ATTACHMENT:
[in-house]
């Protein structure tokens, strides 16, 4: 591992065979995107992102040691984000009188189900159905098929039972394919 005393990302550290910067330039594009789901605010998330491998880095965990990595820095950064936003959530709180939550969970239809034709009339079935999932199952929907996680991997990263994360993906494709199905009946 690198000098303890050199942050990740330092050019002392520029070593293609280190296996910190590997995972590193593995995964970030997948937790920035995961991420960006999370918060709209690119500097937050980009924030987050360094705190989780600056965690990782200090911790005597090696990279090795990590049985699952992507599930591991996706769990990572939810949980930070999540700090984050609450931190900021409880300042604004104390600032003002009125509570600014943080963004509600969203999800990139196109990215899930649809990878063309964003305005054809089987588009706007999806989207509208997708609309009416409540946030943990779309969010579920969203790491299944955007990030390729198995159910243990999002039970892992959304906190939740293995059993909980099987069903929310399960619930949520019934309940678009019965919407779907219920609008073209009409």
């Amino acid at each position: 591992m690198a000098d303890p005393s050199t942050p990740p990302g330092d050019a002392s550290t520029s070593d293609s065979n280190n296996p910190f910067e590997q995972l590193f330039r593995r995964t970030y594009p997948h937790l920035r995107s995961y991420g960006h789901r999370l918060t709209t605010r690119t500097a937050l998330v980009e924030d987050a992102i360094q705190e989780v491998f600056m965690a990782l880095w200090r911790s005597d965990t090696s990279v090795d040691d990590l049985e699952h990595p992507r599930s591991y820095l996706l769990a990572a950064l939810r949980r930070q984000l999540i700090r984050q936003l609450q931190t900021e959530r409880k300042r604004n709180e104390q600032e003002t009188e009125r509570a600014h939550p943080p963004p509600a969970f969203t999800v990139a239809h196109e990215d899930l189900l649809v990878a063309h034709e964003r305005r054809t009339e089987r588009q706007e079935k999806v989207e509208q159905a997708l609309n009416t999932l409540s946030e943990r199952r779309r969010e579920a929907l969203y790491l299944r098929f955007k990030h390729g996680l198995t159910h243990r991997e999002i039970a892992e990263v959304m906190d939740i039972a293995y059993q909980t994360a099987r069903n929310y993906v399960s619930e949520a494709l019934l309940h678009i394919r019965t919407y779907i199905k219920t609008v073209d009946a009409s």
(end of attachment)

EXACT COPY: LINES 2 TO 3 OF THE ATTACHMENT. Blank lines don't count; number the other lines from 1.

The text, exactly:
């Protein structure tokens, strides 16, 4: 591992065979995107992102040691984000009188189900159905098929039972394919 005393990302550290910067330039594009789901605010998330491998880095965990990595820095950064936003959530709180939550969970239809034709009339079935999932199952929907996680991997990263994360993906494709199905009946 690198000098303890050199942050990740330092050019002392520029070593293609280190296996910190590997995972590193593995995964970030997948937790920035995961991420960006999370918060709209690119500097937050980009924030987050360094705190989780600056965690990782200090911790005597090696990279090795990590049985699952992507599930591991996706769990990572939810949980930070999540700090984050609450931190900021409880300042604004104390600032003002009125509570600014943080963004509600969203999800990139196109990215899930649809990878063309964003305005054809089987588009706007999806989207509208997708609309009416409540946030943990779309969010579920969203790491299944955007990030390729198995159910243990999002039970892992959304906190939740293995059993909980099987069903929310399960619930949520019934309940678009019965919407779907219920609008073209009409």
């Amino acid at each position: 591992m690198a000098d303890p005393s050199t942050p990740p990302g330092d050019a002392s550290t520029s070593d293609s065979n280190n296996p910190f910067e590997q995972l590193f330039r593995r995964t970030y594009p997948h937790l920035r995107s995961y991420g960006h789901r999370l918060t709209t605010r690119t500097a937050l998330v980009e924030d987050a992102i360094q705190e989780v491998f600056m965690a990782l880095w200090r911790s005597d965990t090696s990279v090795d040691d990590l049985e699952h990595p992507r599930s591991y820095l996706l769990a990572a950064l939810r949980r930070q984000l999540i700090r984050q936003l609450q931190t900021e959530r409880k300042r604004n709180e104390q600032e003002t009188e009125r509570a600014h939550p943080p963004p509600a969970f969203t999800v990139a239809h196109e990215d899930l189900l649809v990878a063309h034709e964003r305005r054809t009339e089987r588009q706007e079935k999806v989207e509208q159905a997708l609309n009416t999932l409540s946030e943990r199952r779309r969010e579920a929907l969203y790491l299944r098929f955007k990030h390729g996680l198995t159910h243990r991997e999002i039970a892992e990263v959304m906190d939740i039972a293995y059993q909980t994360a099987r069903n929310y993906v399960s619930e949520a494709l019934l309940h678009i394919r019965t919407y779907i199905k219920t609008v073209d009946a009409s």